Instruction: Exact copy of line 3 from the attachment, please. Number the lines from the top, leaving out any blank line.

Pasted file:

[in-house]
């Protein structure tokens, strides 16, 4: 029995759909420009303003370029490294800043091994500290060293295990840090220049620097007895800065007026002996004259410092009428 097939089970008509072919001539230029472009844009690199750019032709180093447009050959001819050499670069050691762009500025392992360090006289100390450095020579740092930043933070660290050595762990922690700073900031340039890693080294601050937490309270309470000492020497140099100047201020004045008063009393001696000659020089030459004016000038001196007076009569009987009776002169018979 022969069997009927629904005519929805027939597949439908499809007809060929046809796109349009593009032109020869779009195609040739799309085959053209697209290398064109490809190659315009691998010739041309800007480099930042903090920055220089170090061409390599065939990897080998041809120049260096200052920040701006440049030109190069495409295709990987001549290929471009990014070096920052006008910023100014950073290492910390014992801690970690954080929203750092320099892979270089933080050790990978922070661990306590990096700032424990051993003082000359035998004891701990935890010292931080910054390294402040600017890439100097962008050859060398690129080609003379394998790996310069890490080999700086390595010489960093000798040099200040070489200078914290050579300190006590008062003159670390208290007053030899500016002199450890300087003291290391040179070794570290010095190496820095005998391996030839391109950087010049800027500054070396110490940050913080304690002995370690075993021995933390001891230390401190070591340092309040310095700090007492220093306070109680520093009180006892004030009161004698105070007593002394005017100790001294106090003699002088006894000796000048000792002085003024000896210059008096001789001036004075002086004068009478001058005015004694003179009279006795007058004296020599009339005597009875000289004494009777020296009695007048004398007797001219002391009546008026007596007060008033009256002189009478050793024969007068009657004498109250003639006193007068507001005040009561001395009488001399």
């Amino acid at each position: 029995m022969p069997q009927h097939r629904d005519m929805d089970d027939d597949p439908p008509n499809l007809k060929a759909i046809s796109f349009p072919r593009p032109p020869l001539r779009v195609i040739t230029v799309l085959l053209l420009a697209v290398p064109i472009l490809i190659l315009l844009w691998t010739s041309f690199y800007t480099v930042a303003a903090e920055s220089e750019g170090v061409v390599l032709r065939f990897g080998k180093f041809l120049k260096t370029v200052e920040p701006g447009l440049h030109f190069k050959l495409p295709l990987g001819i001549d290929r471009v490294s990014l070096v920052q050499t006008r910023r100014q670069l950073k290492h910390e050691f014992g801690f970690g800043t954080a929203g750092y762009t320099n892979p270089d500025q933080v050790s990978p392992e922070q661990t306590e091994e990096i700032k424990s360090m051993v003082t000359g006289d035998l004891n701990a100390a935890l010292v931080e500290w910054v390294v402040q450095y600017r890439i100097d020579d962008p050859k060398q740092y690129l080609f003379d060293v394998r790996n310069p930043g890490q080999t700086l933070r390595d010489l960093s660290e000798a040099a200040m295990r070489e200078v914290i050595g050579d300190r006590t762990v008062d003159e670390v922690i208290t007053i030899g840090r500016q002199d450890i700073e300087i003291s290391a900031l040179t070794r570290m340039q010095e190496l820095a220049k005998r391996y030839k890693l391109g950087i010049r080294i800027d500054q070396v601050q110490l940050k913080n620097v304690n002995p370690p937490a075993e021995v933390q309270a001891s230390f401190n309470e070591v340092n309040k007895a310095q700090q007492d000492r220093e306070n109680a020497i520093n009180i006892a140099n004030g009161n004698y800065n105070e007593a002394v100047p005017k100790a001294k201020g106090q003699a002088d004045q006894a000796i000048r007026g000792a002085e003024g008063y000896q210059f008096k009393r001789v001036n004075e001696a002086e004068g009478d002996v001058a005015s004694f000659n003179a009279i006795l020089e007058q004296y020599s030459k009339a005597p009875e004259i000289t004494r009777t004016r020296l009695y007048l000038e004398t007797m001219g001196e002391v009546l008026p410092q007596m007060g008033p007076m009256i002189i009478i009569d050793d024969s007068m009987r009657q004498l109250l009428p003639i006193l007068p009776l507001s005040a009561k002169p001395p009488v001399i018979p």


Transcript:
């Amino acid at each position: 029995m022969p069997q009927h097939r629904d005519m929805d089970d027939d597949p439908p008509n499809l007809k060929a759909i046809s796109f349009p072919r593009p032109p020869l001539r779009v195609i040739t230029v799309l085959l053209l420009a697209v290398p064109i472009l490809i190659l315009l844009w691998t010739s041309f690199y800007t480099v930042a303003a903090e920055s220089e750019g170090v061409v390599l032709r065939f990897g080998k180093f041809l120049k260096t370029v200052e920040p701006g447009l440049h030109f190069k050959l495409p295709l990987g001819i001549d290929r471009v490294s990014l070096v920052q050499t006008r910023r100014q670069l950073k290492h910390e050691f014992g801690f970690g800043t954080a929203g750092y762009t320099n892979p270089d500025q933080v050790s990978p392992e922070q661990t306590e091994e990096i700032k424990s360090m051993v003082t000359g006289d035998l004891n701990a100390a935890l010292v931080e500290w910054v390294v402040q450095y600017r890439i100097d020579d962008p050859k060398q740092y690129l080609f003379d060293v394998r790996n310069p930043g890490q080999t700086l933070r390595d010489l960093s660290e000798a040099a200040m295990r070489e200078v914290i050595g050579d300190r006590t762990v008062d003159e670390v922690i208290t007053i030899g840090r500016q002199d450890i700073e300087i003291s290391a900031l040179t070794r570290m340039q010095e190496l820095a220049k005998r391996y030839k890693l391109g950087i010049r080294i800027d500054q070396v601050q110490l940050k913080n620097v304690n002995p370690p937490a075993e021995v933390q309270a001891s230390f401190n309470e070591v340092n309040k007895a310095q700090q007492d000492r220093e306070n109680a020497i520093n009180i006892a140099n004030g009161n004698y800065n105070e007593a002394v100047p005017k100790a001294k201020g106090q003699a002088d004045q006894a000796i000048r007026g000792a002085e003024g008063y000896q210059f008096k009393r001789v001036n004075e001696a002086e004068g009478d002996v001058a005015s004694f000659n003179a009279i006795l020089e007058q004296y020599s030459k009339a005597p009875e004259i000289t004494r009777t004016r020296l009695y007048l000038e004398t007797m001219g001196e002391v009546l008026p410092q007596m007060g008033p007076m009256i002189i009478i009569d050793d024969s007068m009987r009657q004498l109250l009428p003639i006193l007068p009776l507001s005040a009561k002169p001395p009488v001399i018979p």